Sighthound & Pariah Dog Group
The goals and purposes of this breed standard include: to furnish guidelines for breeders who wish to maintain the quality of their breed and to improve it; to advance this breed to a state of similarity throughout the world; and to act as a guide for judges.
Breeders and judges have the responsibility to avoid any conditions or exaggerations that are detrimental to the health, welfare, essence and soundness of this breed, and must take the responsibility to see that these are not perpetuated.
Any departure from the following should be considered a fault, and the seriousness with which the fault should be regarded should be in exact proportion to its degree and its effect upon the health and welfare of the dog and upon the dog’s ability to perform its traditional work, and/or survive in the free-ranging state.
When the first primitive humans crossed the Bering land bridge into North America from Asia, they were accompanied by a primitive form of dogs that resulted from the domestication of southwest Asian wolves in the region of Iraq a few thousand years earlier.
These small, nondescript dogs moved quickly with their human companions down through the western part of North America. Skeletal remains and mummified bodies of these dogs have been found along with the artifacts of the Basket Maker culture of the primitive Southwest Indians. From here, these primitive dogs moved into South and Central America and the eastern United States. Archeological investigations have documented ceremonial burials of these dogs, indicating their presence as companions of the Native Americans of the southeastern forested woodlands of that region, long before the arrival of Europeans on this continent.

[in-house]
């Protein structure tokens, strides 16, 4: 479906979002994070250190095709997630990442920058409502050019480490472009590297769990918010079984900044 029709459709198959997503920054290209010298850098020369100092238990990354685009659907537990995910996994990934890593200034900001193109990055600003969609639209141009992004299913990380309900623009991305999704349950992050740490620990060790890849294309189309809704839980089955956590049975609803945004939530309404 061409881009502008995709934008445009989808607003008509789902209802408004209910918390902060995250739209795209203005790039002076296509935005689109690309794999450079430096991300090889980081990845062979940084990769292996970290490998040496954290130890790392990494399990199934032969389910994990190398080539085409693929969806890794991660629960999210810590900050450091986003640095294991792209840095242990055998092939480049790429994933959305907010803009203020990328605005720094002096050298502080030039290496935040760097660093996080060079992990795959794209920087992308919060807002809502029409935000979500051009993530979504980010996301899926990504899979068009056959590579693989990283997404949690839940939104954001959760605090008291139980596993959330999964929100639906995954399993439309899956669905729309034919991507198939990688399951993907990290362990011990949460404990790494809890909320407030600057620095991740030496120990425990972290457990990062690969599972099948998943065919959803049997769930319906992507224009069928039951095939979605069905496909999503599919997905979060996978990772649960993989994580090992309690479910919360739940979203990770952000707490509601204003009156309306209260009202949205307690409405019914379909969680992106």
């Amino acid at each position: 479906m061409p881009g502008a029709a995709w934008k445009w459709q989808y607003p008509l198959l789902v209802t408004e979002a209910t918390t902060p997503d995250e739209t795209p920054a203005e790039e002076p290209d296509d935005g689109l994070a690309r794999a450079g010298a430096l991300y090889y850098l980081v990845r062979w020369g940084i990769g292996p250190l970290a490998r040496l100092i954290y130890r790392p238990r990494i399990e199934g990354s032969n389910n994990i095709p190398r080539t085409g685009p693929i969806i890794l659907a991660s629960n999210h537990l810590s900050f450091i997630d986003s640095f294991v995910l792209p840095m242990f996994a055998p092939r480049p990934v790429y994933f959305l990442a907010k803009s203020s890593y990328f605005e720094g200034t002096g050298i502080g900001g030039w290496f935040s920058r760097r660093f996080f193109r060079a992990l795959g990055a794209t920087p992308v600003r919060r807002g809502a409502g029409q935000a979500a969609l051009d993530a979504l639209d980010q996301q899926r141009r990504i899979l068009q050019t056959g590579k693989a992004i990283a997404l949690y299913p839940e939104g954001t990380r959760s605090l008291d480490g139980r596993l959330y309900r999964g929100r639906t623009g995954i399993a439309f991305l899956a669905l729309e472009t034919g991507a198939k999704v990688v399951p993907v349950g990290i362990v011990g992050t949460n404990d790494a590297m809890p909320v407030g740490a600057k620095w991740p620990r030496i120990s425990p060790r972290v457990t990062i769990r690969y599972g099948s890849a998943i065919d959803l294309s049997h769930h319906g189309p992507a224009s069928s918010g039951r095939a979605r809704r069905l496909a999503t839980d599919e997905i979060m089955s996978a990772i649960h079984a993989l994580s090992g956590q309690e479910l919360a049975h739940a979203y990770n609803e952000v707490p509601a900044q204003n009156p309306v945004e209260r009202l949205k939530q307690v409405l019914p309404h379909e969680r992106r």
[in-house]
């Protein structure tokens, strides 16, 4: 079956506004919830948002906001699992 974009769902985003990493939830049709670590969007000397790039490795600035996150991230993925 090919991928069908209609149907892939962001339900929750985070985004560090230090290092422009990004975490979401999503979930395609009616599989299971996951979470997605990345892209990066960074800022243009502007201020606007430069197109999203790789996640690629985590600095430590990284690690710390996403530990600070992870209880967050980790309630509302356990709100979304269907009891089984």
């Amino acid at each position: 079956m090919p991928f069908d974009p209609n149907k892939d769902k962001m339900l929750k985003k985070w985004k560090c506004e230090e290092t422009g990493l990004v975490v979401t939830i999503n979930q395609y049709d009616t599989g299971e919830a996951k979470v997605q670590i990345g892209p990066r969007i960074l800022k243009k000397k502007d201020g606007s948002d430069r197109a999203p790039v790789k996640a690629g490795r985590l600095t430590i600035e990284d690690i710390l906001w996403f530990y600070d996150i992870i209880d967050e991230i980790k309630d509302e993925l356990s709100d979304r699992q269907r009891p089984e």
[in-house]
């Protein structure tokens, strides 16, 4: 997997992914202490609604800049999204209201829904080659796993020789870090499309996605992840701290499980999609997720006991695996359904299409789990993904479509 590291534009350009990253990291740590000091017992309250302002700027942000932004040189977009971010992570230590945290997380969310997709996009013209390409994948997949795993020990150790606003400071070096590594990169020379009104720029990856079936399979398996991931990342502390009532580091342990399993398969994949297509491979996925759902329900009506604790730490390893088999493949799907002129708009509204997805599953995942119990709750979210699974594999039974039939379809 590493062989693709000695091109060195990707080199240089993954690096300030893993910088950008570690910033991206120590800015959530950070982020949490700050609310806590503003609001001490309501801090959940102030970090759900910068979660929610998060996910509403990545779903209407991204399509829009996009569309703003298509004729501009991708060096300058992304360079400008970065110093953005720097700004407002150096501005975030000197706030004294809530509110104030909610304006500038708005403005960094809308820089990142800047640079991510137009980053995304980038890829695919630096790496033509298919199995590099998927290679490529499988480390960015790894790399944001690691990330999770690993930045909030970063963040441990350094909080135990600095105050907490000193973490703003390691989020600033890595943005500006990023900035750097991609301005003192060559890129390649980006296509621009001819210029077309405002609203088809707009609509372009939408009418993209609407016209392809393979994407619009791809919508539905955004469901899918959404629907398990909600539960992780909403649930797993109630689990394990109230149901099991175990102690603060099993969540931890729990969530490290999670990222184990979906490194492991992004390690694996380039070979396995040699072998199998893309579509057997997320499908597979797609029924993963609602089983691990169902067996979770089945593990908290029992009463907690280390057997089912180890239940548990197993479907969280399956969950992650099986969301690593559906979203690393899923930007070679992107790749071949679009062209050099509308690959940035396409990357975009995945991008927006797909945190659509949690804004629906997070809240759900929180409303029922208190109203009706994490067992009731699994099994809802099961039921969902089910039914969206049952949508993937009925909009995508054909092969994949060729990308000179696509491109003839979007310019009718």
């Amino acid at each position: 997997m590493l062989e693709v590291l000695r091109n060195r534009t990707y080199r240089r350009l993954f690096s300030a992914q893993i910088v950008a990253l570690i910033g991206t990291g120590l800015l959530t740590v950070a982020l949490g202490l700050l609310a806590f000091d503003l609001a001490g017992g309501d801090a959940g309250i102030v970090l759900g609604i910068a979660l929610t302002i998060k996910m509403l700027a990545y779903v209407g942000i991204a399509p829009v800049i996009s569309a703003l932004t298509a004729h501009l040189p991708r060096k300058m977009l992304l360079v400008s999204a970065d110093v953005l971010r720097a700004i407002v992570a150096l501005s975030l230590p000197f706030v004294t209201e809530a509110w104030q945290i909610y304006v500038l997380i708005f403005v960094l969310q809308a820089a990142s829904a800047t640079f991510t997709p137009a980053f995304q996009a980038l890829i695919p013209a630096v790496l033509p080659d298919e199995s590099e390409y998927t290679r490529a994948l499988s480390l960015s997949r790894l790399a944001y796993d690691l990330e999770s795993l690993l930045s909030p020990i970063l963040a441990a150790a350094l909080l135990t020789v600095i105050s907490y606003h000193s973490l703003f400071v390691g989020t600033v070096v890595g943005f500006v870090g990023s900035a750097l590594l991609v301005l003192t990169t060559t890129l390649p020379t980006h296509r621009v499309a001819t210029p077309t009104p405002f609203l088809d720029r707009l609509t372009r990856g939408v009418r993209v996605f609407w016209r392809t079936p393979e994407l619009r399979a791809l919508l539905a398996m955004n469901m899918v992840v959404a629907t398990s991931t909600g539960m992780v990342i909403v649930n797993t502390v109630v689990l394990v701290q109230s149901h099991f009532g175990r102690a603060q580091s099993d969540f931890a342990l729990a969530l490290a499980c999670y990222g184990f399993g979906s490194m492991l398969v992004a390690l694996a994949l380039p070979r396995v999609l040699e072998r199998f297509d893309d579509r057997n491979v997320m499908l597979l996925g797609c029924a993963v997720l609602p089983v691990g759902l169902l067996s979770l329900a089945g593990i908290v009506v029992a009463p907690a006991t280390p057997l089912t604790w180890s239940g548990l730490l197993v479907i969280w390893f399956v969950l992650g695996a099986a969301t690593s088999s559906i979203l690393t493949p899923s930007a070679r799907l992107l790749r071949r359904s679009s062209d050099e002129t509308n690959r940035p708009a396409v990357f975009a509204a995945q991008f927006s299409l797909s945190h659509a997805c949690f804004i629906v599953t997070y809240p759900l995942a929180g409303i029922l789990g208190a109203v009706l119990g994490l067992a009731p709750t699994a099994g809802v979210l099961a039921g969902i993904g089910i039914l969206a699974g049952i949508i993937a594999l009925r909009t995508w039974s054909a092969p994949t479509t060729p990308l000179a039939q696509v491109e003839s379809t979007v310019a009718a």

Recently, studies of the free-ranging dogs of certain regions of a number of states from the Southeast through the desert Southwest have disclosed the continuing existence of small primitive dogs, whose appearance, as well as behavior and general ecology, suggest a close ancestry with, and possible descent from those first primitive dogs.
Called the “Carolina Dog,” these animals most closely resemble the Dingo of Australia, which may indeed be among their closest living relatives. The striking resemblance between these dogs and the Dingo, half a world apart, is likely due to the way in which both animals have filled a free-living, or “pariah” niche on the fringe of human civilization and culture.
The Carolina Dog was recognized by the United Kennel Club on January 1, 1995.
The Carolina Dog is a dog of medium build, possessing the general appearance of a small jackal or wolf in combination with many features of a small Sighthound. The distinctive features of the breed are those that confer survival advantages under free-living conditions in the tall grassland savannah and bottomland swamp forest habitats of the South, southeastern, and Southwestern United States. The dog typically has a medium-length straight back, with a distinctive waist which sets off a deep brisket from a highly tucked-up loin. The tail is distinctive in both its fish-hook-like configuration and its variable carriage, depending on mood.
The medium to large, usually upright ears and long, graceful neck are also distinctive and suggest the appearance of a small, versatile and resourceful predator, well adapted to surviving on its own in a natural habitat. In ideal conditions, a Carolina Dog should appear thin and tight. It is not inappropriate, for example, for the ribs to show slightly as in a well-conditioned racing sighthound. Individuals that are greatly overweight should be severely penalized. The dog is to be shown in a natural condition, with little or no evidence of grooming or scissoring. Whiskers are not to be removed.